GM's Design Problems in a Nutshell

Despite years and hundreds of millions of dollars of effort on electric vehicles, competitors are coming out of the woodwork to beat it to market with an all-electric sedan -- and, from the specs, seem to be beating it on price and features as well.

Miles Electric has confirmed that it's working on a family sedan-sized all electric car for release in North America sometime next year. The car -- which will be released under a different, unknown brandname -- will be a first for the company, which specializes in neighborhood cars that only go up to about 25 miles per hour. The sedan will have a top speed of around 80 miles per hour, and a 100 mile range. It will also require 8-12 hours to fully recharge its dead lithium-ion battery. Miles is currently running the vehicle though crash tests, and expects to see about 300 of them on the road in California sometime next year. The going rate for one of these? About $45,000.

Radical shifts in technology often obsolete first mover and scale advantages.  The winners in the market for diesel electric locomotives (GM and GE) were totally different players from those who dominated the steam locomotive market (Alco, Baldwin, Lima and others).  It will be interesting to see if such a change occurs in the auto market.


  1. Xmas:

    One can only hope that a sea change is about to happen. It'll be amazing to see when it does.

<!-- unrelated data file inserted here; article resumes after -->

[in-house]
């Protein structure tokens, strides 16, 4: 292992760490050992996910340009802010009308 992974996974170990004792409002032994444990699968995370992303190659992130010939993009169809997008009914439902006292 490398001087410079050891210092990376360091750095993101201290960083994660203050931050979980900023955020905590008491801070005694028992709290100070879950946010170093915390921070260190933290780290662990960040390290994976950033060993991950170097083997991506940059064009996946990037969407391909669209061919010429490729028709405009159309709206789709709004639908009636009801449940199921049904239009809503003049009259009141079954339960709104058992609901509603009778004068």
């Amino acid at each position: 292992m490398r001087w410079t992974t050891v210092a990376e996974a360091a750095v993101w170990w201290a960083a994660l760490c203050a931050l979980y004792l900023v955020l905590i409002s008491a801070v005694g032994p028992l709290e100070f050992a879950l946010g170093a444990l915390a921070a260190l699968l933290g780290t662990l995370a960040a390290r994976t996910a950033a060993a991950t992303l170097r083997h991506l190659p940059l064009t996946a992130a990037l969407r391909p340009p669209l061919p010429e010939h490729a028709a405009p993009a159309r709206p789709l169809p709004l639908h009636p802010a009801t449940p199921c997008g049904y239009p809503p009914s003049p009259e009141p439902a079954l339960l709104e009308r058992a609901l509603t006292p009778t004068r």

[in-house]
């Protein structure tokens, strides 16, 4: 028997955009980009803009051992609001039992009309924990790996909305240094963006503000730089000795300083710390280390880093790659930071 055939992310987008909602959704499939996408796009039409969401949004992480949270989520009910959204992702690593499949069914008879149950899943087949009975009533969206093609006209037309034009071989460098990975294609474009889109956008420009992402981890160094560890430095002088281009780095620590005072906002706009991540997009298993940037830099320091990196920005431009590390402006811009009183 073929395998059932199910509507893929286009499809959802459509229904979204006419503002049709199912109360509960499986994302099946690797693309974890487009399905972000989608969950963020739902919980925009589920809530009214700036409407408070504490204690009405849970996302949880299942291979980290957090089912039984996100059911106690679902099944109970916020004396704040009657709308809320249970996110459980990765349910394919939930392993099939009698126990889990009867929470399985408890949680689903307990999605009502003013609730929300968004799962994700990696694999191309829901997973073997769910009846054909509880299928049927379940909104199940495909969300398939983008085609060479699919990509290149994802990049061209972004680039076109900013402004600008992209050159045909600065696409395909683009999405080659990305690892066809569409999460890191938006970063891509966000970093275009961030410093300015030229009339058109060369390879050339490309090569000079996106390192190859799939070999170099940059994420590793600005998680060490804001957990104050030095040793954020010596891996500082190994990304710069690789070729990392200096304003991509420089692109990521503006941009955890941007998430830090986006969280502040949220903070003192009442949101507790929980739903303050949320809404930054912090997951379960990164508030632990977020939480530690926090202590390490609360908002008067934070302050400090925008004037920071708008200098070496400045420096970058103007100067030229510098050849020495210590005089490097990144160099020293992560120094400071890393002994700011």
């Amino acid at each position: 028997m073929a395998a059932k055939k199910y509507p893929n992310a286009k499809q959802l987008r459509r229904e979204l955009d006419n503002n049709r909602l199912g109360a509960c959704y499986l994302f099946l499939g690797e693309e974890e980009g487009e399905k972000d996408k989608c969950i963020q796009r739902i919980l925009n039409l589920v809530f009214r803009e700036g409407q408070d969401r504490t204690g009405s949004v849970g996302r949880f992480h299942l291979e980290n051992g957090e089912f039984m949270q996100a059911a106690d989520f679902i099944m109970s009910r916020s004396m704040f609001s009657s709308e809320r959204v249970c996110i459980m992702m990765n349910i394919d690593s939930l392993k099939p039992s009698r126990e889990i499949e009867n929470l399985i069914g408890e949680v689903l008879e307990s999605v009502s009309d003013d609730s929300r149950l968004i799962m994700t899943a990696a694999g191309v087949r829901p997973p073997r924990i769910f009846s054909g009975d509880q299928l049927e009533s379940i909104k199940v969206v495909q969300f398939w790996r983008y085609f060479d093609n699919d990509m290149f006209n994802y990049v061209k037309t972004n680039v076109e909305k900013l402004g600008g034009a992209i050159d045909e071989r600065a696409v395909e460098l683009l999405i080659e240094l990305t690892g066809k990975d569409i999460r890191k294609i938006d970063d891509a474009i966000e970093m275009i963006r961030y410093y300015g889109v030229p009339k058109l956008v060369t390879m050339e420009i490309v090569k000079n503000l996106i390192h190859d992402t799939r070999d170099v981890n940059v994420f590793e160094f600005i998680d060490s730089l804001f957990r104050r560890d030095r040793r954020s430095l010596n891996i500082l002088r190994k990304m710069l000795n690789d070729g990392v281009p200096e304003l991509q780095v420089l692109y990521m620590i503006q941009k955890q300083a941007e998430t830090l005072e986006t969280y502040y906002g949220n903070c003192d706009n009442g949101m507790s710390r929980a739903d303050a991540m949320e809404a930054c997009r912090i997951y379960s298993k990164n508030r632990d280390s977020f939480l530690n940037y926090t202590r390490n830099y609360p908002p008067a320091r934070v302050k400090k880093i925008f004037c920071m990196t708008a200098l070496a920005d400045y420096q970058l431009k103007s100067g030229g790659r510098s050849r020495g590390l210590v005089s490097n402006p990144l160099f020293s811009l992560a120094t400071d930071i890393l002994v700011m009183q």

2. ratherbeatthelake:


    What is the cost per mile when you include the incremental (over equivalent small sedan) cost of the car, cost of replacement Lion batteries after a few hundred cycles, and the cost of electricity in the cap-and-trade future just ahead.. I'd hazard a guess that it's over a buck a mile.

    You'd have to be pretty committed to the "Prius" agenda to shell out that kind of money for a car.

  3. morganovich:


    i can't speak directly to the miles electric car, but i can tell you about a similar vehicle, the tesla roadster, as i have a friend who works there. the batteries in the tesla are about $25,000. they get you about 200 mile range and, like most L-Ion batteries get 100-150 charges before they degrade. assume you get 150 and drive the full 200 miles each time. that's 30,000 miles. at that point, you need new batteries. so $25k/30k miles = 83 cents per mile in battery amortization.

    this is outrageously expensive. assume any kind of reasonable car will get 25 miles per gallon. to reach an operating cost that high, gasoline would need to be $20/gallon and in my gas powered sedan, i can refuel in 5 minutes, not 8 hours.

    talk of "who killed the electric car" is laughable. the facts killed the electric car. on a cost of ownership basis and on a convenience basis, they simply are nowhere close to competitive.

  4. morganovich:

    the other way to look at is is if you assume gasoline at $2.50 a gallon, the battery amortization on the tesla is equivalent to getting 3 MPG.

    unless you drive a top fuel dragster to work, that should not be too difficult to beat...

  5. ElamBend:

    Of course the real irony is that all these cars essentially run on coal generated power.

  6. DrTorch: